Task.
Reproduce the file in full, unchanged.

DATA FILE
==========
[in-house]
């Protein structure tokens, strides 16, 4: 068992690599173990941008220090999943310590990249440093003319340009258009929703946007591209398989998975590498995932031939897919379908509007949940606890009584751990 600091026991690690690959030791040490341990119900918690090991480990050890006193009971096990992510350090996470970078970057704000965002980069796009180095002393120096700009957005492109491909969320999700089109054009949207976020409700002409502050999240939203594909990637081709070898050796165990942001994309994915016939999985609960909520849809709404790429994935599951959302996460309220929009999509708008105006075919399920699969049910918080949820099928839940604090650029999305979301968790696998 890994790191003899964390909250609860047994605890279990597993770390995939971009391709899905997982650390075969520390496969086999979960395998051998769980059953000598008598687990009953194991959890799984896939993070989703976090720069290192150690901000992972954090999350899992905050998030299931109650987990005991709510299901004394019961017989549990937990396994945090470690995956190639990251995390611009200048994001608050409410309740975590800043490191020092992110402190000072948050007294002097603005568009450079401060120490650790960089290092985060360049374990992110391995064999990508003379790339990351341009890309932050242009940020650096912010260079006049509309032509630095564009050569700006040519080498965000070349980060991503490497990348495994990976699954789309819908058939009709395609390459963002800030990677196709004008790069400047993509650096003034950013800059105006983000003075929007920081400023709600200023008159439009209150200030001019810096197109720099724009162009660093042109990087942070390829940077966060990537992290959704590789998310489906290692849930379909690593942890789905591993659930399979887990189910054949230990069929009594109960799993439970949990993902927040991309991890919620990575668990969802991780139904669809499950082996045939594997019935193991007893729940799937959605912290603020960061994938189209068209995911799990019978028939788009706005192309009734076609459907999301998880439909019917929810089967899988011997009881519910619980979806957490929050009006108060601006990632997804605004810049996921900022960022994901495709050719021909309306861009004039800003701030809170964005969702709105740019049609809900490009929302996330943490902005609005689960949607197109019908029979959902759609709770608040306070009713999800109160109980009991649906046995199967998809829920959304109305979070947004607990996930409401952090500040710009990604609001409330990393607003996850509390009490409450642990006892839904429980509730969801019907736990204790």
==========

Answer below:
[in-house]
């Protein structure tokens, strides 16, 4: 068992690599173990941008220090999943310590990249440093003319340009258009929703946007591209398989998975590498995932031939897919379908509007949940606890009584751990 600091026991690690690959030791040490341990119900918690090991480990050890006193009971096990992510350090996470970078970057704000965002980069796009180095002393120096700009957005492109491909969320999700089109054009949207976020409700002409502050999240939203594909990637081709070898050796165990942001994309994915016939999985609960909520849809709404790429994935599951959302996460309220929009999509708008105006075919399920699969049910918080949820099928839940604090650029999305979301968790696998 890994790191003899964390909250609860047994605890279990597993770390995939971009391709899905997982650390075969520390496969086999979960395998051998769980059953000598008598687990009953194991959890799984896939993070989703976090720069290192150690901000992972954090999350899992905050998030299931109650987990005991709510299901004394019961017989549990937990396994945090470690995956190639990251995390611009200048994001608050409410309740975590800043490191020092992110402190000072948050007294002097603005568009450079401060120490650790960089290092985060360049374990992110391995064999990508003379790339990351341009890309932050242009940020650096912010260079006049509309032509630095564009050569700006040519080498965000070349980060991503490497990348495994990976699954789309819908058939009709395609390459963002800030990677196709004008790069400047993509650096003034950013800059105006983000003075929007920081400023709600200023008159439009209150200030001019810096197109720099724009162009660093042109990087942070390829940077966060990537992290959704590789998310489906290692849930379909690593942890789905591993659930399979887990189910054949230990069929009594109960799993439970949990993902927040991309991890919620990575668990969802991780139904669809499950082996045939594997019935193991007893729940799937959605912290603020960061994938189209068209995911799990019978028939788009706005192309009734076609459907999301998880439909019917929810089967899988011997009881519910619980979806957490929050009006108060601006990632997804605004810049996921900022960022994901495709050719021909309306861009004039800003701030809170964005969702709105740019049609809900490009929302996330943490902005609005689960949607197109019908029979959902759609709770608040306070009713999800109160109980009991649906046995199967998809829920959304109305979070947004607990996930409401952090500040710009990604609001409330990393607003996850509390009490409450642990006892839904429980509730969801019907736990204790």